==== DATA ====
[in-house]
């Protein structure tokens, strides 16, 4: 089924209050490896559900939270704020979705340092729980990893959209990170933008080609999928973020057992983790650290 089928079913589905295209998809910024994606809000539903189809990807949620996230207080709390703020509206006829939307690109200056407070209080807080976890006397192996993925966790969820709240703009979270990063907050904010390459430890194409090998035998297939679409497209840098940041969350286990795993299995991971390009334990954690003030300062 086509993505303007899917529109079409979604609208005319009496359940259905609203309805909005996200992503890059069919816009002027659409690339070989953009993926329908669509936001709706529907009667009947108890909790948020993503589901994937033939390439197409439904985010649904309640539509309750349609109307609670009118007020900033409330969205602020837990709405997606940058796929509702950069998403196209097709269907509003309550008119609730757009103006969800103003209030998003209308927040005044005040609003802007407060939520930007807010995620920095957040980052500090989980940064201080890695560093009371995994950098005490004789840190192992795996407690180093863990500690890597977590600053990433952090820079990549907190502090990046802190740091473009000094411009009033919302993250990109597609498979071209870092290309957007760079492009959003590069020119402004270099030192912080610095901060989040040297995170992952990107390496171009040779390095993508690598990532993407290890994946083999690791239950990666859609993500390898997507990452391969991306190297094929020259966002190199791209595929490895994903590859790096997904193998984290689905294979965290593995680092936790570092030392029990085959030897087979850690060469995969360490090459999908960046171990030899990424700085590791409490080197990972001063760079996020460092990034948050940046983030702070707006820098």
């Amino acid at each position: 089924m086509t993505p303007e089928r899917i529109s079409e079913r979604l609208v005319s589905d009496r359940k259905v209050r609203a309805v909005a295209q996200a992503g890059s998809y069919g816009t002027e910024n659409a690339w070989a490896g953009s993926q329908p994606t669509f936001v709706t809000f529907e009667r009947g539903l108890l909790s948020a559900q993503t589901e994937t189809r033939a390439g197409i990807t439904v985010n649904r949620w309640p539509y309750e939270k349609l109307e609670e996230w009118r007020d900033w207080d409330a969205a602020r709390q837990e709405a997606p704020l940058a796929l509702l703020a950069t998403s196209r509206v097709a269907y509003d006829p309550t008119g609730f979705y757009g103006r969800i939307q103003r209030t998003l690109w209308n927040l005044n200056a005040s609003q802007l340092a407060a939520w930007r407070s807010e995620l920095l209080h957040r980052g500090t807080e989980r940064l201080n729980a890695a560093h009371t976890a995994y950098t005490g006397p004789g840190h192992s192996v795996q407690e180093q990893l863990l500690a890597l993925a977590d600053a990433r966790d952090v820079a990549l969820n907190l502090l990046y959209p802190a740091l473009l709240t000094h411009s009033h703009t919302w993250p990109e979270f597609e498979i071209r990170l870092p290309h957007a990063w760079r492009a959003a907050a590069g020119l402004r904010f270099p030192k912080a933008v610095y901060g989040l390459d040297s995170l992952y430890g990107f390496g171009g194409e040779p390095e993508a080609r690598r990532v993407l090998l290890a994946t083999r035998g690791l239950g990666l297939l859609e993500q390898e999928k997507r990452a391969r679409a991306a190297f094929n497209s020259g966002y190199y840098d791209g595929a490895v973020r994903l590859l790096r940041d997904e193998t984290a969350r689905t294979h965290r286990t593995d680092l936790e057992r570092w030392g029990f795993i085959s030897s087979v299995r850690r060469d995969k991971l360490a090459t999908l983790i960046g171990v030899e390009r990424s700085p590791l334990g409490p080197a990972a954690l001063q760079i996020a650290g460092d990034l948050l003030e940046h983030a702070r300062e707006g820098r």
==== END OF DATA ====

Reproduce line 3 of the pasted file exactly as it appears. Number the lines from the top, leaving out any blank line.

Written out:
């Amino acid at each position: 089924m086509t993505p303007e089928r899917i529109s079409e079913r979604l609208v005319s589905d009496r359940k259905v209050r609203a309805v909005a295209q996200a992503g890059s998809y069919g816009t002027e910024n659409a690339w070989a490896g953009s993926q329908p994606t669509f936001v709706t809000f529907e009667r009947g539903l108890l909790s948020a559900q993503t589901e994937t189809r033939a390439g197409i990807t439904v985010n649904r949620w309640p539509y309750e939270k349609l109307e609670e996230w009118r007020d900033w207080d409330a969205a602020r709390q837990e709405a997606p704020l940058a796929l509702l703020a950069t998403s196209r509206v097709a269907y509003d006829p309550t008119g609730f979705y757009g103006r969800i939307q103003r209030t998003l690109w209308n927040l005044n200056a005040s609003q802007l340092a407060a939520w930007r407070s807010e995620l920095l209080h957040r980052g500090t807080e989980r940064l201080n729980a890695a560093h009371t976890a995994y950098t005490g006397p004789g840190h192992s192996v795996q407690e180093q990893l863990l500690a890597l993925a977590d600053a990433r966790d952090v820079a990549l969820n907190l502090l990046y959209p802190a740091l473009l709240t000094h411009s009033h703009t919302w993250p990109e979270f597609e498979i071209r990170l870092p290309h957007a990063w760079r492009a959003a907050a590069g020119l402004r904010f270099p030192k912080a933008v610095y901060g989040l390459d040297s995170l992952y430890g990107f390496g171009g194409e040779p390095e993508a080609r690598r990532v993407l090998l290890a994946t083999r035998g690791l239950g990666l297939l859609e993500q390898e999928k997507r990452a391969r679409a991306a190297f094929n497209s020259g966002y190199y840098d791209g595929a490895v973020r994903l590859l790096r940041d997904e193998t984290a969350r689905t294979h965290r286990t593995d680092l936790e057992r570092w030392g029990f795993i085959s030897s087979v299995r850690r060469d995969k991971l360490a090459t999908l983790i960046g171990v030899e390009r990424s700085p590791l334990g409490p080197a990972a954690l001063q760079i996020a650290g460092d990034l948050l003030e940046h983030a702070r300062e707006g820098r």